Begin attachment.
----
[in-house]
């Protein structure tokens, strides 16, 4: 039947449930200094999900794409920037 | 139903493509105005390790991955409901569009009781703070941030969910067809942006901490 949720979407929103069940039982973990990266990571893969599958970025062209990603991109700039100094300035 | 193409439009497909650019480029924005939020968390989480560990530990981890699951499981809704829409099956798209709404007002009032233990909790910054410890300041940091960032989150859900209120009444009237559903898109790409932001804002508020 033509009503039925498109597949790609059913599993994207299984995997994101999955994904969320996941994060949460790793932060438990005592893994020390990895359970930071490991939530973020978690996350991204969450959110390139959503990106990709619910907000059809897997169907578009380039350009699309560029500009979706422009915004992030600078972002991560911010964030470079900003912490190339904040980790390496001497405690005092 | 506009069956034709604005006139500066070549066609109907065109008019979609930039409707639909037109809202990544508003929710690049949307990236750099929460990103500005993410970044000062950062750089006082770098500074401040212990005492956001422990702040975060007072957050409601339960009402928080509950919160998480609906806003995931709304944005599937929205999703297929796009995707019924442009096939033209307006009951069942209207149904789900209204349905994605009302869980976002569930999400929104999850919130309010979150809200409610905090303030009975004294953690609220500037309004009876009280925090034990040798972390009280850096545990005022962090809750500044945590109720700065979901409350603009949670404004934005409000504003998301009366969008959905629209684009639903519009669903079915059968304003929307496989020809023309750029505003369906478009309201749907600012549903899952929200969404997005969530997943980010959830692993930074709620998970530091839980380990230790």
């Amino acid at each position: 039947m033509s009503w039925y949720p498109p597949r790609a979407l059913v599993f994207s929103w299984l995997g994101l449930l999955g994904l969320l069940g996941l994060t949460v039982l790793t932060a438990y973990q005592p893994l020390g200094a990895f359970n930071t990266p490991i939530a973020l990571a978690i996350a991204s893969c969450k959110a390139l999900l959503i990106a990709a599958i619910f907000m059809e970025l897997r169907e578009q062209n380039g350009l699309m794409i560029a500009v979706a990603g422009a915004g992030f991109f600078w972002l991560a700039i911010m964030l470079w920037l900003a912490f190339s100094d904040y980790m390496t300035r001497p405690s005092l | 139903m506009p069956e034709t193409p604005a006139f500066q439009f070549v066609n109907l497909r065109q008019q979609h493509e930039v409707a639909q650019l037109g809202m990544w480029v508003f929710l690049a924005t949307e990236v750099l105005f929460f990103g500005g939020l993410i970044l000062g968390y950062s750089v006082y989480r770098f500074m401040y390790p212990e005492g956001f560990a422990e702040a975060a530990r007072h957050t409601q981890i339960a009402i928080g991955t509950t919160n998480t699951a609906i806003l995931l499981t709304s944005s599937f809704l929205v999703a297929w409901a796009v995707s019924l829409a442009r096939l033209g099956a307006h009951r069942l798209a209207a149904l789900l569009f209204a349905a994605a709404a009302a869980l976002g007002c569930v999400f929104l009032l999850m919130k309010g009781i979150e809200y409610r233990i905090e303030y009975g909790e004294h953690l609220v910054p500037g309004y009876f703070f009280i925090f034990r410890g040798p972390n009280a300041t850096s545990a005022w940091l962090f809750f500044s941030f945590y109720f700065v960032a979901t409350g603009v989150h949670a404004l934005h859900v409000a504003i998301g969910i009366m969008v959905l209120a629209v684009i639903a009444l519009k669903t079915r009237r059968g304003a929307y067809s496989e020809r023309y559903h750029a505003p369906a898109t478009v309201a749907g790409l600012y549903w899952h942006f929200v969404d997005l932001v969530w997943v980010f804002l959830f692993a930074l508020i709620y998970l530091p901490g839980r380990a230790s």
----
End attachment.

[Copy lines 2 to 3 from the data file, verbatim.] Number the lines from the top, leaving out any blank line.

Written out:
């Protein structure tokens, strides 16, 4: 039947449930200094999900794409920037 | 139903493509105005390790991955409901569009009781703070941030969910067809942006901490 949720979407929103069940039982973990990266990571893969599958970025062209990603991109700039100094300035 | 193409439009497909650019480029924005939020968390989480560990530990981890699951499981809704829409099956798209709404007002009032233990909790910054410890300041940091960032989150859900209120009444009237559903898109790409932001804002508020 033509009503039925498109597949790609059913599993994207299984995997994101999955994904969320996941994060949460790793932060438990005592893994020390990895359970930071490991939530973020978690996350991204969450959110390139959503990106990709619910907000059809897997169907578009380039350009699309560029500009979706422009915004992030600078972002991560911010964030470079900003912490190339904040980790390496001497405690005092 | 506009069956034709604005006139500066070549066609109907065109008019979609930039409707639909037109809202990544508003929710690049949307990236750099929460990103500005993410970044000062950062750089006082770098500074401040212990005492956001422990702040975060007072957050409601339960009402928080509950919160998480609906806003995931709304944005599937929205999703297929796009995707019924442009096939033209307006009951069942209207149904789900209204349905994605009302869980976002569930999400929104999850919130309010979150809200409610905090303030009975004294953690609220500037309004009876009280925090034990040798972390009280850096545990005022962090809750500044945590109720700065979901409350603009949670404004934005409000504003998301009366969008959905629209684009639903519009669903079915059968304003929307496989020809023309750029505003369906478009309201749907600012549903899952929200969404997005969530997943980010959830692993930074709620998970530091839980380990230790």
């Amino acid at each position: 039947m033509s009503w039925y949720p498109p597949r790609a979407l059913v599993f994207s929103w299984l995997g994101l449930l999955g994904l969320l069940g996941l994060t949460v039982l790793t932060a438990y973990q005592p893994l020390g200094a990895f359970n930071t990266p490991i939530a973020l990571a978690i996350a991204s893969c969450k959110a390139l999900l959503i990106a990709a599958i619910f907000m059809e970025l897997r169907e578009q062209n380039g350009l699309m794409i560029a500009v979706a990603g422009a915004g992030f991109f600078w972002l991560a700039i911010m964030l470079w920037l900003a912490f190339s100094d904040y980790m390496t300035r001497p405690s005092l | 139903m506009p069956e034709t193409p604005a006139f500066q439009f070549v066609n109907l497909r065109q008019q979609h493509e930039v409707a639909q650019l037109g809202m990544w480029v508003f929710l690049a924005t949307e990236v750099l105005f929460f990103g500005g939020l993410i970044l000062g968390y950062s750089v006082y989480r770098f500074m401040y390790p212990e005492g956001f560990a422990e702040a975060a530990r007072h957050t409601q981890i339960a009402i928080g991955t509950t919160n998480t699951a609906i806003l995931l499981t709304s944005s599937f809704l929205v999703a297929w409901a796009v995707s019924l829409a442009r096939l033209g099956a307006h009951r069942l798209a209207a149904l789900l569009f209204a349905a994605a709404a009302a869980l976002g007002c569930v999400f929104l009032l999850m919130k309010g009781i979150e809200y409610r233990i905090e303030y009975g909790e004294h953690l609220v910054p500037g309004y009876f703070f009280i925090f034990r410890g040798p972390n009280a300041t850096s545990a005022w940091l962090f809750f500044s941030f945590y109720f700065v960032a979901t409350g603009v989150h949670a404004l934005h859900v409000a504003i998301g969910i009366m969008v959905l209120a629209v684009i639903a009444l519009k669903t079915r009237r059968g304003a929307y067809s496989e020809r023309y559903h750029a505003p369906a898109t478009v309201a749907g790409l600012y549903w899952h942006f929200v969404d997005l932001v969530w997943v980010f804002l959830f692993a930074l508020i709620y998970l530091p901490g839980r380990a230790s």